According to Bloomberg.com, in the last decade, China has produced close to 60 million college graduates. And the World Bank experts thinks that there to be up to 200 million -- more than the entire U.S. workforce by 2030.
Higher education in China is continuously growing, changing and developing. There are over 2,000 universities and colleges, with more than six million enrollments in total. China has set up a degree system, including Bachelors, Masters and Doctoral degrees that are also open to foreign students. The country offers non-degree programmes as well.
In this case American political commentator, economist, professor, and author Robert Reich shared on Facebook:
'Middle-class American wages have stagnated for 16 years, due to a combination of globalization (especially outsourcing manufacturing to China) and technological displacement.
The future doesn’t look any better. China’s manufacturing workforce is now shrinking as those jobs move to lower-wage countries. But in the last decade China has produced close to 60 million college graduates; within 15 years it will be 200 million. That’s more than the entire U.S. workforce -- most of whom will be in competition with American white-collar and professional workers.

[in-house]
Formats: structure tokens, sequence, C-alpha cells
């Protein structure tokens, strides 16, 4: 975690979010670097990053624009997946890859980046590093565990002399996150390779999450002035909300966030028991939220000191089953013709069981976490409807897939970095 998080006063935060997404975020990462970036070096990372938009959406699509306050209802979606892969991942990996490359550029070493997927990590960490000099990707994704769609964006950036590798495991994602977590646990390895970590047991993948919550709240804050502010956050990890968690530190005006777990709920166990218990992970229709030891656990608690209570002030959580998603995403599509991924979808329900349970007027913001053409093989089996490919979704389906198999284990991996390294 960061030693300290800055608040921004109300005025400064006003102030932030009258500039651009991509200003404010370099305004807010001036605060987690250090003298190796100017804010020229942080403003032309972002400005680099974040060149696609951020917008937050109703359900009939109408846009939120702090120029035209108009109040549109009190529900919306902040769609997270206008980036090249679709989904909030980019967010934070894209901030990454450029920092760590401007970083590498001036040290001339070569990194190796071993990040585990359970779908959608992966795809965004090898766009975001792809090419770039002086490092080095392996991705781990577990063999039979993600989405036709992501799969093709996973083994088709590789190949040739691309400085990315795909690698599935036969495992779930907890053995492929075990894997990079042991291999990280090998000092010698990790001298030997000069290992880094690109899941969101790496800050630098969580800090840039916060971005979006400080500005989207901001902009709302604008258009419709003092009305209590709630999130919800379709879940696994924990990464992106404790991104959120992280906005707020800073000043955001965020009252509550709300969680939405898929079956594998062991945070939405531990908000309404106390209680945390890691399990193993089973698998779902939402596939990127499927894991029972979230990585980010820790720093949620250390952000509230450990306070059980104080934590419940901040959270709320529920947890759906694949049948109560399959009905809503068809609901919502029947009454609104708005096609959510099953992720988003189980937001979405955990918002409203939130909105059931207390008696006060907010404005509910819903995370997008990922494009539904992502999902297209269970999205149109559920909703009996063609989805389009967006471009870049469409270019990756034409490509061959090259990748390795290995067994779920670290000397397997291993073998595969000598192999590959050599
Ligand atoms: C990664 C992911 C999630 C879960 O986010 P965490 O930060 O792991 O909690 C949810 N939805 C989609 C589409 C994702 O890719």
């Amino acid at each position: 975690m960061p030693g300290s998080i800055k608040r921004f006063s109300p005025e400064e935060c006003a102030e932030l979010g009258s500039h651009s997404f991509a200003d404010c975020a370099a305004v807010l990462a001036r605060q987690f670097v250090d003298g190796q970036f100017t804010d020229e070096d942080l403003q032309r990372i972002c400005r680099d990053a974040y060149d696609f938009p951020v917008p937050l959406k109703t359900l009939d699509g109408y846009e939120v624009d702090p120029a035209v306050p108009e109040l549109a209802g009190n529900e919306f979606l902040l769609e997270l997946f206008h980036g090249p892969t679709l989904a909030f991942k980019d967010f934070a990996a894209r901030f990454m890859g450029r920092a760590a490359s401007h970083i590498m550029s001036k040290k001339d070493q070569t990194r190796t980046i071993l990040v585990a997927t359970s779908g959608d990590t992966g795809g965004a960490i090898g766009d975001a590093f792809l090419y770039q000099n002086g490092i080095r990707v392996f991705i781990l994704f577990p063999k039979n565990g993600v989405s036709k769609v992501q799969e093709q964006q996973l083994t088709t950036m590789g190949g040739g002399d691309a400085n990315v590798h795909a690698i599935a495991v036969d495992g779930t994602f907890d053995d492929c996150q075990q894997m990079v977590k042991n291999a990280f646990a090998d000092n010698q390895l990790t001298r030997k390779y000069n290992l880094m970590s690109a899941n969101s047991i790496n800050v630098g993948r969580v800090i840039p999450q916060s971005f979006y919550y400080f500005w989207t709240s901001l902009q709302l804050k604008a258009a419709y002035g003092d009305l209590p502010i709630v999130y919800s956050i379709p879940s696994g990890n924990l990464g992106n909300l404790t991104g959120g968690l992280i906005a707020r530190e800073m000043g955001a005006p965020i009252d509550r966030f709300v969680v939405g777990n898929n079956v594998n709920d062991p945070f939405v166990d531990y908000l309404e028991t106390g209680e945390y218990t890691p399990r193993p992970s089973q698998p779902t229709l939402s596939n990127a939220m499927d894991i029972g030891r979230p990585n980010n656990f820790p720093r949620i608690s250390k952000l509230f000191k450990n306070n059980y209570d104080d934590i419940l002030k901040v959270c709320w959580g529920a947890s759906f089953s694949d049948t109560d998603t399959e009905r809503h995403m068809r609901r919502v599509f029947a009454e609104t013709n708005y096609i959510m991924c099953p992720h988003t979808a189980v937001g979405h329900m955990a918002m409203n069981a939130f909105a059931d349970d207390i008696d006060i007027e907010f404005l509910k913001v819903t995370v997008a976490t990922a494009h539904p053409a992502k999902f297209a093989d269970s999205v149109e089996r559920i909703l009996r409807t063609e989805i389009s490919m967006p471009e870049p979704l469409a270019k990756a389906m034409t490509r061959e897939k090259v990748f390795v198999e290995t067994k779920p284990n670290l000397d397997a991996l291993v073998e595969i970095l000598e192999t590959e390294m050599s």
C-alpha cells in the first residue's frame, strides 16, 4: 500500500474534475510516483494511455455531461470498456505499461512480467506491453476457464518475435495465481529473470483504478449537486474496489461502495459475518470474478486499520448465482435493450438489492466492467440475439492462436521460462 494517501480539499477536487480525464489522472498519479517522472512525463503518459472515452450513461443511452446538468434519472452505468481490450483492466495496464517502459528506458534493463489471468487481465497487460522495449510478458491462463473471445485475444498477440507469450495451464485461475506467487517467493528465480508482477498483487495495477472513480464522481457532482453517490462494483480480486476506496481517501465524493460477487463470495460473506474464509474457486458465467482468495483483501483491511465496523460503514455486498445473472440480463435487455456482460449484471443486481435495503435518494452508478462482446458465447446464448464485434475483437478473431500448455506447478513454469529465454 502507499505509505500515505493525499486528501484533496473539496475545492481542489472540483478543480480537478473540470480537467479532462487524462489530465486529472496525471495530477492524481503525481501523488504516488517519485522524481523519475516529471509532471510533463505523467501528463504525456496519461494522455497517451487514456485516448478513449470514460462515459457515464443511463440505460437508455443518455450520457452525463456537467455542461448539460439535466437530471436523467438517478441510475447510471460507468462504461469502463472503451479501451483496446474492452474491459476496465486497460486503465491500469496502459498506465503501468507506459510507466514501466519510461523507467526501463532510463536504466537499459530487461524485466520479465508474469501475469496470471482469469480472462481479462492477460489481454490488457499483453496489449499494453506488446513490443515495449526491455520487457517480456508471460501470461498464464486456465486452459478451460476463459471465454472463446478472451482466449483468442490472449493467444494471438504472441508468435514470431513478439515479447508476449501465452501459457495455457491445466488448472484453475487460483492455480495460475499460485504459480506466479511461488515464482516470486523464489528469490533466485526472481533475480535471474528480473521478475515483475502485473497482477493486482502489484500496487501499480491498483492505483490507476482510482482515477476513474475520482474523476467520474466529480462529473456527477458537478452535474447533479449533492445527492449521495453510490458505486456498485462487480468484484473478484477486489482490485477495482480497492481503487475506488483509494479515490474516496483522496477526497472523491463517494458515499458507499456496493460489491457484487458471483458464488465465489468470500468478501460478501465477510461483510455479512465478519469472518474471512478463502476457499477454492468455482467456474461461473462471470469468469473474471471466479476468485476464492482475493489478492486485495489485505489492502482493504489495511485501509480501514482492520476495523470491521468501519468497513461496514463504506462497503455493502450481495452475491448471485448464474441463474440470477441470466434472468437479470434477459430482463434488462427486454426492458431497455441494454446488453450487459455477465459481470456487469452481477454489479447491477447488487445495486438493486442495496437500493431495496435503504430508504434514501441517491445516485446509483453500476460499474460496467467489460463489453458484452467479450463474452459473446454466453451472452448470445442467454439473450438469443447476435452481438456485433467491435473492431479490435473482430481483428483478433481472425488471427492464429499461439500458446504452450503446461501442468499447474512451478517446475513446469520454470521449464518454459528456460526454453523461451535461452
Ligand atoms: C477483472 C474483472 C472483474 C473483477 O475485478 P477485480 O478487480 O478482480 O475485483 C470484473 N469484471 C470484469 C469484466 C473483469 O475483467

American college graduates are already experiencing declining wages and fewer good jobs. Together with the angry blue-collar workers that have stoked Trump’s candidacy, they’ll constitute an even larger political force for fundamental change – not closed borders and higher tariffs, hopefully, but higher taxes on great wealth that can finance more and better public investments in education, infrastructure, and basic R&D, as well as a major wage subsidy for the bottom 80 percent.'
The educational attainment of the U.S. population is similar to that of many other industrialized countries with the vast majority of the population having completed secondary education and a rising number of college graduates that outnumber high school dropouts.
Overall the households and demographics featuring the highest educational attainment in the United States are also among those with the highest household income and wealth. Thus, while the population as a whole is proceeding further in formal educational programs, income and educational attainment remain highly correlated.